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Hot Grill


We drove to Jersey today, and I thought about going there as a kid, carsick in the backseat of mom's pale blue Nissan Stanza.

On the way to her mother's house, going over the toll bridge at Spuytin Duyvil, she'd pull into the right lane, so I could look down toward the train tracks on the river below. My sister would be passed out, leaning on her pink pillow against the port side window.

I loved catching quick glimpses of diesel engines on the Hudson Line as they chugged around the bend toward Riverdale (it helped that the places themselves looked and sounded like Narnia -- dales and the wide Hudson spilling into the lazy Harlem, hemmed in by the Palisades, pocked with trees and scarred with rocky outcroppings. Forested mountains, in other words, inhabited by talking trees, and populated by all sorts of wildness).

Mom would drive down the Henry Hudson Parkway past Fort Tryon Park and the Cloisters, where I knew medieval tapestries of knights and hounds on the hunt hung in an ivy-covered palace overlooking the brown-blue Hudson. Then up over the George, with the Manhattan skyline to the south. All of these places and views, packed into a smoggy four-mile segment of a forty minute drive to her mother's house.

Beyond the George, the trip was always a pain, with traffic on the Garden State Parkway, and the landscapes rich in the stuff of childhood boredom: paper factories and golf courses, stone mid-rises and ads for personal injury lawyers. Jersey's multi-laned expressways throbbed in their stop-and-go staccato of Civics and Camry's and wood-paneled Caravans. They jockeyed around us with their piss-yellow Jersey license plates, keeping us from our destination: the house on Marrion Street (coincidence of note: covered in siding of the same piss-yellow color) with a pedal-driven firetruck in the basement that I'd drive in circles around stacked jars of pickled everything and invisibly chirping crickets.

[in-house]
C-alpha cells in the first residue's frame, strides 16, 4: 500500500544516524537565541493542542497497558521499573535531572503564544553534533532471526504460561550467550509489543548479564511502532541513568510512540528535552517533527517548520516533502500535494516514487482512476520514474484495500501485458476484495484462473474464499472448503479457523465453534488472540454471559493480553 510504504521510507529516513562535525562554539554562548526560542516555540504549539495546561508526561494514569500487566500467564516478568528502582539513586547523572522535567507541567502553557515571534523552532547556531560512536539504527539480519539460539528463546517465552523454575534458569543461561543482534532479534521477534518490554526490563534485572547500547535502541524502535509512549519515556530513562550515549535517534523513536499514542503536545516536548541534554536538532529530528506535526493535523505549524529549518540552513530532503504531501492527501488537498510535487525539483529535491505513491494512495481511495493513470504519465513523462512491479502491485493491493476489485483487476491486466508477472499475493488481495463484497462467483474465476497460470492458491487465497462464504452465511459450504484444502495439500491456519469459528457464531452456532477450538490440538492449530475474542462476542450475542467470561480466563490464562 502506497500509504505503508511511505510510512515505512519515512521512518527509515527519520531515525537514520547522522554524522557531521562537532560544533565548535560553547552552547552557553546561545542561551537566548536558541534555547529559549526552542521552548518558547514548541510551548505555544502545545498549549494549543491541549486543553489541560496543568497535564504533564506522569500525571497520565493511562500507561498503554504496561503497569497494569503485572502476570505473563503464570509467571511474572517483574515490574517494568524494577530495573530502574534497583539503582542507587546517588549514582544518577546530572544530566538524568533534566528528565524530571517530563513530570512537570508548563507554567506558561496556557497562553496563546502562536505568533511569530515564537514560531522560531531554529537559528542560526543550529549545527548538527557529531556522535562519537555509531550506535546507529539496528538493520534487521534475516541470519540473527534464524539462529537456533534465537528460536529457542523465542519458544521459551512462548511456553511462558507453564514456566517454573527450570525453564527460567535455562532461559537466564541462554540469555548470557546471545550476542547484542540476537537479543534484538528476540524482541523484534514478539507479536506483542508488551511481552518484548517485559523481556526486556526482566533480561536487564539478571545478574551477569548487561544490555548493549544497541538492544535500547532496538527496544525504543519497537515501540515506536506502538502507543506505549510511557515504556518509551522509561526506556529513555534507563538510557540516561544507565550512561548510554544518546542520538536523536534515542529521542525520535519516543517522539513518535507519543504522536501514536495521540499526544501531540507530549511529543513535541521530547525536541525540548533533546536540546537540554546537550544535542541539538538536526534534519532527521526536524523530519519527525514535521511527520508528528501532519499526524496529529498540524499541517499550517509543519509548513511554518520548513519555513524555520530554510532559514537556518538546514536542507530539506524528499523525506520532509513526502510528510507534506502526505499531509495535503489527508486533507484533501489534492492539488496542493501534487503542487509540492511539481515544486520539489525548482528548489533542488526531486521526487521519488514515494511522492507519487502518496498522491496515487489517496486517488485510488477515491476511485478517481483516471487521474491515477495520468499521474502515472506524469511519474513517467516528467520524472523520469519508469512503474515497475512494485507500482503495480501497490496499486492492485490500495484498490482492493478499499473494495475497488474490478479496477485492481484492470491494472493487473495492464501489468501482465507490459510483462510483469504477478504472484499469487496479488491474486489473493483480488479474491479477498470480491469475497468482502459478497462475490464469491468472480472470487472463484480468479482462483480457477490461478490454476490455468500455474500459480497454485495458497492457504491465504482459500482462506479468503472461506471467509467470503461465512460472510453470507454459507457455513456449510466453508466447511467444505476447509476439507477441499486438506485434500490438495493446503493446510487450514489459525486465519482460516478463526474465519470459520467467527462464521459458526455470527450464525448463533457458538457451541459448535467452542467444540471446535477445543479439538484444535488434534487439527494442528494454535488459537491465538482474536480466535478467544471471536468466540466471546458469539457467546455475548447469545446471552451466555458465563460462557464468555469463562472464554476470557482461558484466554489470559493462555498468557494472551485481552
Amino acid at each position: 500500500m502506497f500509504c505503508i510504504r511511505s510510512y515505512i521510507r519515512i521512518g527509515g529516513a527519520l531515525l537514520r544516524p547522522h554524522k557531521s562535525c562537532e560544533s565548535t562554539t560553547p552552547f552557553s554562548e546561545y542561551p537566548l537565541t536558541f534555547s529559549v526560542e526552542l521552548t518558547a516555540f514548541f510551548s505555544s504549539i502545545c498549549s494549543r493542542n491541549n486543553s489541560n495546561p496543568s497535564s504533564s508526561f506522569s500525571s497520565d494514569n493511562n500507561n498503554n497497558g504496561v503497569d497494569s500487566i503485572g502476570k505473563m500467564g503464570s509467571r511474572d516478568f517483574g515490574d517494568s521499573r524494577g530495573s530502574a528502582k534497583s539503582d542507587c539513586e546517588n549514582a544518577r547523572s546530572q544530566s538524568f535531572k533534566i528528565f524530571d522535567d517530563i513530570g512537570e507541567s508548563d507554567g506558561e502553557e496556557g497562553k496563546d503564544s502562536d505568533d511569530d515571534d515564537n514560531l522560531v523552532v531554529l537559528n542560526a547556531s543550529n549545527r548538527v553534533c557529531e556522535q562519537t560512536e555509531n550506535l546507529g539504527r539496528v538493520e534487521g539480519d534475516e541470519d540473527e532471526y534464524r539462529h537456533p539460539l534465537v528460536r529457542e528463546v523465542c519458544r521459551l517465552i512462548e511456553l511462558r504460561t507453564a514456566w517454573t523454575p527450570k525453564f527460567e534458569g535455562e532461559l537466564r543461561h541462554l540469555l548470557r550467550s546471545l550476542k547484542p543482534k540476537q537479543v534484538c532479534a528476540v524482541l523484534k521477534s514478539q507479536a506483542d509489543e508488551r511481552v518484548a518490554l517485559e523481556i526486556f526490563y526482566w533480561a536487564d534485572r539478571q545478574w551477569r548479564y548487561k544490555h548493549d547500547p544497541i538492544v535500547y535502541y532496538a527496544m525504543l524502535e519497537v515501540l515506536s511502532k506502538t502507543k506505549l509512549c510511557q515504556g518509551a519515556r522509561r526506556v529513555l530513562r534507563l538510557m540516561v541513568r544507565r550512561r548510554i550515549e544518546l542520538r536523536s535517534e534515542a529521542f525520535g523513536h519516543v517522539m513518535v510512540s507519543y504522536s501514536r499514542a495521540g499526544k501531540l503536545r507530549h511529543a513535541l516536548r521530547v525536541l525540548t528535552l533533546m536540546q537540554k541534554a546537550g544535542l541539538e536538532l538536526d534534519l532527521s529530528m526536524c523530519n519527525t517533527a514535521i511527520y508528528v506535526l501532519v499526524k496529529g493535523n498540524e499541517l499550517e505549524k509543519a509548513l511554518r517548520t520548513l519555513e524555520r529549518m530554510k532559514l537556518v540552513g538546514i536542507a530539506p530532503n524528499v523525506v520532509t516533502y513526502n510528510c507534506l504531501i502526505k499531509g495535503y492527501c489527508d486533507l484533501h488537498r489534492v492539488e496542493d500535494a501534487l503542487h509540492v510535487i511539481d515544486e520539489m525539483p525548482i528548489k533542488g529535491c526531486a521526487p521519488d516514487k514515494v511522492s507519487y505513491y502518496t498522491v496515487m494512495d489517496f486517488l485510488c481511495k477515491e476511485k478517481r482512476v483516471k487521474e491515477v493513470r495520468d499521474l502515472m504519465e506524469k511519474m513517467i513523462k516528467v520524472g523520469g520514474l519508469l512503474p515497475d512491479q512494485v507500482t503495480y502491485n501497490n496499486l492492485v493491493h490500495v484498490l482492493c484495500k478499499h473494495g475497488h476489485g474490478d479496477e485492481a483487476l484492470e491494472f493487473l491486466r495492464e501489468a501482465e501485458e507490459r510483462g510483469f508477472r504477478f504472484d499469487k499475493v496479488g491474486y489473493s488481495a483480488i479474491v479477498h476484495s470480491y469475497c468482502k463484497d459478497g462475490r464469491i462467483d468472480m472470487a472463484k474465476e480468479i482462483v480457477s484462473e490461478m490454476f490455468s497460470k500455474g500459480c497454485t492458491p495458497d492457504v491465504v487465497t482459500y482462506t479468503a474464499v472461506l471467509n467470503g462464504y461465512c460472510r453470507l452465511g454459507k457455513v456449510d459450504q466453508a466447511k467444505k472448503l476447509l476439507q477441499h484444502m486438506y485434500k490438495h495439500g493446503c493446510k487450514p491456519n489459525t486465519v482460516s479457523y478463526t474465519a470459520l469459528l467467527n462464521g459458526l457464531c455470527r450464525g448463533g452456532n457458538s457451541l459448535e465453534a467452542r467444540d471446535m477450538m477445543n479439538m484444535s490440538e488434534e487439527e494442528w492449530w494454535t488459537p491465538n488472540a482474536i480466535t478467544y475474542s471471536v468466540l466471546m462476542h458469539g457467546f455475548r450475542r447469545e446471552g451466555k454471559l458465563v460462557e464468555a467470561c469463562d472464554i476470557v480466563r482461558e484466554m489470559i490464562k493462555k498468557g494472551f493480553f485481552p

Lately, this dreamy memoir tense feels too easy. I wonder who wants to hear the familiarly dishonest register of nostalgia anyway. But equally, it feels foolish to make up stories, and regardless: this is the stuff that comes out. What we've got of the world, we've got. And what else but what we've got can we share?

I could write stories about what I imagined in that backseat, I guess. A starship called the SS-IV. It was a two-tiered, four-rocket hyperspace cruiser and it could get me from our house in Westchester to Jersey in half a second. I'd think about the SS-IV and wonder if I would get carsick in space. I figured maybe not. But thinking about it made me less carsick in the Stanza, so I'd keep thinking about it.

So today, my father had this idea to drive his big truck out to Hot Grill, which was where we used to go to lunch when visiting my grandmother. They'd call me up from the basement and I'd give it one more lap around the pickles in the old fire engine. My grandmother would order a hot roast beef sandwich on a hard roll with a cup of coffee. I'd eat a hot dog with mustard and get it all over my face.

Today we had two each, with sodas. Mom stayed home with the dying dog, trying to get her to eat sweet potatoes, or boiled chicken, or some of the extra-fancy dog food that -- as desperation and imminence gathered -- my parents had purchased in the fancier grocery store.

I took pictures on my phone of Hot Grill. The parking lot, of Dad ordering the hot dogs, getting ready to eat them, eating them, the detritus. And feeling stupid taking all these pictures of nothing. Someday maybe my kids will find these weird memento moris of Hot Grill detritus. Like the way the Dutch painted their lemon rinds and exhausted plates of pastries and fruits. Except instead, it'll be red Hot Grill trays stained with chili and mustard, wet with kraut.

I'll tell them about my father, if they ask, and about the dog's last winter days -- the way she dragged her legs and we kept willing more life and sweet potatoes into her. If by then I even remember the Stanza, I'll have to decide whether it's worth it expend energy explaining what a minivan was, or what driving was, or carsickness, or why starships the way I imagined them had rockets instead of the fusion drives (which is what they'll actually turn out to have).